Various sci-fi and futuristic TV shows and movies cover people controlling technology with their minds. This might be via brain waves being captured by a funny looking hat, or by putting a small implant (chip) near/into the person’s brain.
Whilst this sounds like pure fiction, senior Intel researches predicted in 2009 that we would soon be controlling tech with our brains. Companies like NeuroSky, Neuralink (by Elon Musk, the guy behind PayPal and Tesla) and even Facebook agree: they are currently working on this technology right now.
So what gives? Will a future Echo Dot only be controllable by a brain implant? Or is this futuristic technology – dubbed “Brain Computer Interface” (BCI) – doomed to fail?
The short answer is that consumer-level ‘brain reading’ technology (via a headset) is not quite ready to reliably control your smart home for basic on/off commands, but with NeuraLink already having ‘beginner friendly’ headsets and apps on the market, we are close to this point.
The longer answer? Well, read on as it’s a very interesting area which will do a whole lot more good than being able to control your Echo!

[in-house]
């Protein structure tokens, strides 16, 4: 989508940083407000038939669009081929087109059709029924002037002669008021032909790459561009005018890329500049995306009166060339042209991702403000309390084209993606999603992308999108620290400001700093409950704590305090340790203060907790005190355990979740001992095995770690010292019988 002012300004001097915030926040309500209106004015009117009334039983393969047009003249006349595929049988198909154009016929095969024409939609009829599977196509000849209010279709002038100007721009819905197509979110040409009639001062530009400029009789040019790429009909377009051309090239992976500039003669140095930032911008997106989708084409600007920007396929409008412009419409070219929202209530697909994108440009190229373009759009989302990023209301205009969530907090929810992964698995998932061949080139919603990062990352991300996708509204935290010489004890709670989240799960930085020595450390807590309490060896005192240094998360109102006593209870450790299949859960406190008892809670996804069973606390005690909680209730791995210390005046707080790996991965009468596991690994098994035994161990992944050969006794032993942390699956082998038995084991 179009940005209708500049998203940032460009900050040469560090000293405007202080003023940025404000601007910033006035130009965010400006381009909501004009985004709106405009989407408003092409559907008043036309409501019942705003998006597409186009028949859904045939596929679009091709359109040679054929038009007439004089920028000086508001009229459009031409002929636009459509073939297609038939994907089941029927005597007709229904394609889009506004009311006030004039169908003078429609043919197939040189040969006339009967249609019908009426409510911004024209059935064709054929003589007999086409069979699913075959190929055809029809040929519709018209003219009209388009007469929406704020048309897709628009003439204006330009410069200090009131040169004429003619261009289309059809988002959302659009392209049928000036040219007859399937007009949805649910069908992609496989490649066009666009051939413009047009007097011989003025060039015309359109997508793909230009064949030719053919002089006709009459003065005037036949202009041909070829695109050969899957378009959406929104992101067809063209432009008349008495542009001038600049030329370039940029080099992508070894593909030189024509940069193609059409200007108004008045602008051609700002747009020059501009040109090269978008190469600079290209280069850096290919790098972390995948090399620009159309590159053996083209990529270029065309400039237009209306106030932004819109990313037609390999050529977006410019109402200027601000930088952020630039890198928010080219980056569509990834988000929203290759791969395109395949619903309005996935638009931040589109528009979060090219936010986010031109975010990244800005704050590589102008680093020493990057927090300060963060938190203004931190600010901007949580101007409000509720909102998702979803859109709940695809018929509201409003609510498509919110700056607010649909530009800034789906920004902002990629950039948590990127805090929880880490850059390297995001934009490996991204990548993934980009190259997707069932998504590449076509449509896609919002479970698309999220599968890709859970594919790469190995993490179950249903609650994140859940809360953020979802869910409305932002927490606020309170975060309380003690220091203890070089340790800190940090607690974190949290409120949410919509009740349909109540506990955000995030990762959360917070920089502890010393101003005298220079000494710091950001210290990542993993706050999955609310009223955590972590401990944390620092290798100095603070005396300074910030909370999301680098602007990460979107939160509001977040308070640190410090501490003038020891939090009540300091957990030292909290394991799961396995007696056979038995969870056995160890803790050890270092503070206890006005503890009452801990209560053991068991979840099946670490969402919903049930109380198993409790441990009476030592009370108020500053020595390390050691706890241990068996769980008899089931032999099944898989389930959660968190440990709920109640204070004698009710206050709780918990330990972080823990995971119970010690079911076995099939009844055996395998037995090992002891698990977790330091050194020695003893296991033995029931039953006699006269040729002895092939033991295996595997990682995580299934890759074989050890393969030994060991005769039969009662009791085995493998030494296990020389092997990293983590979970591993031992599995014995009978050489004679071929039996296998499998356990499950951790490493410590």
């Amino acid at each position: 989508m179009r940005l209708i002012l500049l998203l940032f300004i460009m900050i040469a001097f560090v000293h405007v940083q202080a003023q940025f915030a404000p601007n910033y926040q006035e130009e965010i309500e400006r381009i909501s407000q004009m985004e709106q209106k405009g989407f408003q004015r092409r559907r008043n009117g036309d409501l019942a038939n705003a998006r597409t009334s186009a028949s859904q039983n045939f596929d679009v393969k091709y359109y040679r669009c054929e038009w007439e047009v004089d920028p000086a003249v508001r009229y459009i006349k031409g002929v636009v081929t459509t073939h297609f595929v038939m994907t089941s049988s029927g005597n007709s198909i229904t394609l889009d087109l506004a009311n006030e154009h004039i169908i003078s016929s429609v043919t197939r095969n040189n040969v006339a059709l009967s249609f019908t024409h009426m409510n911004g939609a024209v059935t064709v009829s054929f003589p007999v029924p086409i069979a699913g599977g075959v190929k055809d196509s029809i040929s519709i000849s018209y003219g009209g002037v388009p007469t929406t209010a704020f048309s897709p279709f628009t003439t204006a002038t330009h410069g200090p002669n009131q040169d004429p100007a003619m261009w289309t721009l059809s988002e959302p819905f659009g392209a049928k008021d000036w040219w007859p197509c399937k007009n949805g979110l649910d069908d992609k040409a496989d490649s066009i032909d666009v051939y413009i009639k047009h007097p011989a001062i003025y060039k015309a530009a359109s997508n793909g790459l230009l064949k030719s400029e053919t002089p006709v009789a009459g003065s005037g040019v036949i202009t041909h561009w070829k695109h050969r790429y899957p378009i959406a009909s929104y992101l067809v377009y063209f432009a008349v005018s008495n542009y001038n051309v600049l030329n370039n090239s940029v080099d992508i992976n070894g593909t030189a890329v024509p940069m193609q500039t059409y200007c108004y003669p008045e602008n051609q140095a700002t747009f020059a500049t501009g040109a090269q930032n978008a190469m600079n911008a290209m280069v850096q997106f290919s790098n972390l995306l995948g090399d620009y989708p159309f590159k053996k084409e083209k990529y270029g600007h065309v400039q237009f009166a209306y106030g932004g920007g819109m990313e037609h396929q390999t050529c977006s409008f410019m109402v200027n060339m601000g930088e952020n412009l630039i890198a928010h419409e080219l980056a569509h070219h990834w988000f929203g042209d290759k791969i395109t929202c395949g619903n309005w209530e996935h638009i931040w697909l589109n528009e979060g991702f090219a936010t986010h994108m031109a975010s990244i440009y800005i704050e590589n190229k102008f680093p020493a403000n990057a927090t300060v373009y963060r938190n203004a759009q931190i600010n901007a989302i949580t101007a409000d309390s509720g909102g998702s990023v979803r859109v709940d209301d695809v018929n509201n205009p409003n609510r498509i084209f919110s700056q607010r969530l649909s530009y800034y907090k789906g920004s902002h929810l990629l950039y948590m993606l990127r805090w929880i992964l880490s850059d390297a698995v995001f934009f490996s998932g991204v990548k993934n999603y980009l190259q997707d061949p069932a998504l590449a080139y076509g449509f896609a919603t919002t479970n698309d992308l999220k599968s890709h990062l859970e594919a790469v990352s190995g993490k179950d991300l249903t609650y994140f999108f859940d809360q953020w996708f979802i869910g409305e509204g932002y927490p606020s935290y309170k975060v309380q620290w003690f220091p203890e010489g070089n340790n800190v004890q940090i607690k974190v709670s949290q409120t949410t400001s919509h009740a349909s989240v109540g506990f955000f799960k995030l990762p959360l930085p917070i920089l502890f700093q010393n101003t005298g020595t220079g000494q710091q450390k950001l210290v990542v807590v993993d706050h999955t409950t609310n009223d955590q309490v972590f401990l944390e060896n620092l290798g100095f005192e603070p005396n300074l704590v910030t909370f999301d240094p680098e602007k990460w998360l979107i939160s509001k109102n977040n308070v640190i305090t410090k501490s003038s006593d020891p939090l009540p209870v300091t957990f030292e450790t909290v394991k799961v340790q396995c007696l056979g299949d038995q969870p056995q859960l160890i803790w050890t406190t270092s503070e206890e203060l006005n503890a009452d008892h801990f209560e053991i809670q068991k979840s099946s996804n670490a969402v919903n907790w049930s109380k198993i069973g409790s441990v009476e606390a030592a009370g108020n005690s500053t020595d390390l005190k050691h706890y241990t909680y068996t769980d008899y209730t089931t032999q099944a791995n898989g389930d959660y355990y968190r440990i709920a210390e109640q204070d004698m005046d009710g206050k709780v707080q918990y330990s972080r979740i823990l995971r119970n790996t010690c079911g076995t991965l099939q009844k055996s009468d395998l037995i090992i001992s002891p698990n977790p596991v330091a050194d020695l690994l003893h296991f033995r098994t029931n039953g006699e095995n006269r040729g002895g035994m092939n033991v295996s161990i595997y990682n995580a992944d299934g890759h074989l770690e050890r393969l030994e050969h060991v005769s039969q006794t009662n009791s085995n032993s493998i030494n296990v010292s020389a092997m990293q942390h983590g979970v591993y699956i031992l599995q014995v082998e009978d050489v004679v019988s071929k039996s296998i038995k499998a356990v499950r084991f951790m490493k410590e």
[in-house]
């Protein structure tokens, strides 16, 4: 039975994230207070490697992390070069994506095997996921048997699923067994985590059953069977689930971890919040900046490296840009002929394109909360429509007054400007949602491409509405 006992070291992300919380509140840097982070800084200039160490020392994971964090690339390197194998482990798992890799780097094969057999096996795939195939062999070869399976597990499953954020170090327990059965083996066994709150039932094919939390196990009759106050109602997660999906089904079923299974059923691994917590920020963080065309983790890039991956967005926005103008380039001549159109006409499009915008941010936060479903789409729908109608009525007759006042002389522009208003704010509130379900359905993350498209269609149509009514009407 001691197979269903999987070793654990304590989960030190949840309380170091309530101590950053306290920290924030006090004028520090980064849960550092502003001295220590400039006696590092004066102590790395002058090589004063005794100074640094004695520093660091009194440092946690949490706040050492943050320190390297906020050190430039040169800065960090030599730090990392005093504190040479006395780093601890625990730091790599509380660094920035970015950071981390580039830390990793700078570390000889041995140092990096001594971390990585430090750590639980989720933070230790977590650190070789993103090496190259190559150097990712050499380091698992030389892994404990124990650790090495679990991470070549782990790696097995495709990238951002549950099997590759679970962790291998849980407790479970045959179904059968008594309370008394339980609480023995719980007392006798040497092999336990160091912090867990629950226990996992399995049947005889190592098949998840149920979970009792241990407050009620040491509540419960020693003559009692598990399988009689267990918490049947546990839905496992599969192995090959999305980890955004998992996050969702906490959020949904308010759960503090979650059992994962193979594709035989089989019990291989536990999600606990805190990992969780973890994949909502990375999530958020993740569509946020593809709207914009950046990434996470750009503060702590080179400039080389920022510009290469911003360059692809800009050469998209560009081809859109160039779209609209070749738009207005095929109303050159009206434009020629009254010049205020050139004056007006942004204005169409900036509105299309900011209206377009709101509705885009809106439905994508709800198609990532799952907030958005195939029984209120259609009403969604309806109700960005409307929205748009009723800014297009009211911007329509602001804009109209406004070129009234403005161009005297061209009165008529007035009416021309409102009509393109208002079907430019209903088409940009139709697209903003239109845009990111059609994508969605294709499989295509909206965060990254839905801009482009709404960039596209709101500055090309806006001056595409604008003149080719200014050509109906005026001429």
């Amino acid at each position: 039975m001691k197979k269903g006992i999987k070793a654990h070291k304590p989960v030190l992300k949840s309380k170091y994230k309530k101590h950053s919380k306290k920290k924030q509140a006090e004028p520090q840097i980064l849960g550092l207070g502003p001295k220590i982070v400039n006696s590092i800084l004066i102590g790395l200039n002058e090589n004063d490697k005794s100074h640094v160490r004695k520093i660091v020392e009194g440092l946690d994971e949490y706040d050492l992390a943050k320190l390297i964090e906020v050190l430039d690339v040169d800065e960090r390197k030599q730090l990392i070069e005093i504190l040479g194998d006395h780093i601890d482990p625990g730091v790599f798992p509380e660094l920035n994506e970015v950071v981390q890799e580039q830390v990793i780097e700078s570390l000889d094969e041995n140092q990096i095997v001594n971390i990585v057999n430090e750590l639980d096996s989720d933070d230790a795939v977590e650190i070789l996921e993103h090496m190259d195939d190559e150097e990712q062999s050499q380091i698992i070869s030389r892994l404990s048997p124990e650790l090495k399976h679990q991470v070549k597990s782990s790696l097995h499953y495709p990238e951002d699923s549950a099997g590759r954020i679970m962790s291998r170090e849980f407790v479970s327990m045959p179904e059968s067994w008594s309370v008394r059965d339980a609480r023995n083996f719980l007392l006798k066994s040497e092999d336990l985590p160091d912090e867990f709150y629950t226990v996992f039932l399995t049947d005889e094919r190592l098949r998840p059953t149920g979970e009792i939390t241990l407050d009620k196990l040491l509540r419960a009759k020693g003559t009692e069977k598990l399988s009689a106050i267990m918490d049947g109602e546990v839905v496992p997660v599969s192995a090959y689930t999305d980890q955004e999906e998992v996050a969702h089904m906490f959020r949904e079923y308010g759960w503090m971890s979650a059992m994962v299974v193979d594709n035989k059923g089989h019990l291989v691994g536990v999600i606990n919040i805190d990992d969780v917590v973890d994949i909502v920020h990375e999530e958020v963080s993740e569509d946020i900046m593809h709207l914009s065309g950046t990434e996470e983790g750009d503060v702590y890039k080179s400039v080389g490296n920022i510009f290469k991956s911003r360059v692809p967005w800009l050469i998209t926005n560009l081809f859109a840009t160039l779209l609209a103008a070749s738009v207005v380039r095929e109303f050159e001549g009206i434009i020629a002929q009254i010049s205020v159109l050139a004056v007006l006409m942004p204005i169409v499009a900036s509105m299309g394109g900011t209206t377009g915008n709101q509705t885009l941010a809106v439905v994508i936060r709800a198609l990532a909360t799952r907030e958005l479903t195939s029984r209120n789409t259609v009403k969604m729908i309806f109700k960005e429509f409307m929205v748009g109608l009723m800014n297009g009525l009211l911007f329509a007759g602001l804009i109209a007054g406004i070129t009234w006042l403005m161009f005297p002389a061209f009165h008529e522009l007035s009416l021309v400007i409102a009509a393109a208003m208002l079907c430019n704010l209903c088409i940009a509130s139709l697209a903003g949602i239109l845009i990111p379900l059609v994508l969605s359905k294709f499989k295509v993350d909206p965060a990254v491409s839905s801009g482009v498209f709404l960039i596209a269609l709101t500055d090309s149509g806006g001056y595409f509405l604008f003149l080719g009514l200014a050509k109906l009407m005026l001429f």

You might know that brains work by sending and receiving loads of electrical signals – enough electric to power a low wattage light bulb, in-fact.
This electrical activity can be monitored by sticking electrodes on the scalp. This process – which is similar to having electrodes stuck on your chest to monitor your heart – is called electroencephalography or EEG (I’ll stick to EEG from now on!).
This technology is currently being developed with heavily disabled and paralyzed people in mind – for example by giving them a way of controlling devices (such as wheelchairs and ordinary household items) with their brain waves. A cut-down example of this can be seen in this proof of concept video, showing how EEG controls a miniaturized wheelchair:
Common EEG devices include the Emotiv EPOC which retails for $799 (and was used in a 2018 research paper, and the more consumer-friendly NeuroSky MindWave Mobile 2 EEG sensor which starts at $99.
The general idea of controlling smart homes with your brain is straightforward:
- Place various sensors on the scalp: the more sensors, the better.
- Read the brainwaves: the sensors read brainwaves safely, just like using a thermal camera to read heat signatures: the heat is there anyway, so that data can be captured with relative ease.
- Have a central device which interprets the captured brainwaves: this could be a locally-hosted device, or the data could be sent to ‘the cloud’ and interpreted there.
- Carry out an action based on the interpreted brainwave: for example, pause your TV or turn on a light. A more complex action (“Play Miley Cyrus’ latest hit song“) would be much harder than turning a specific device on/off.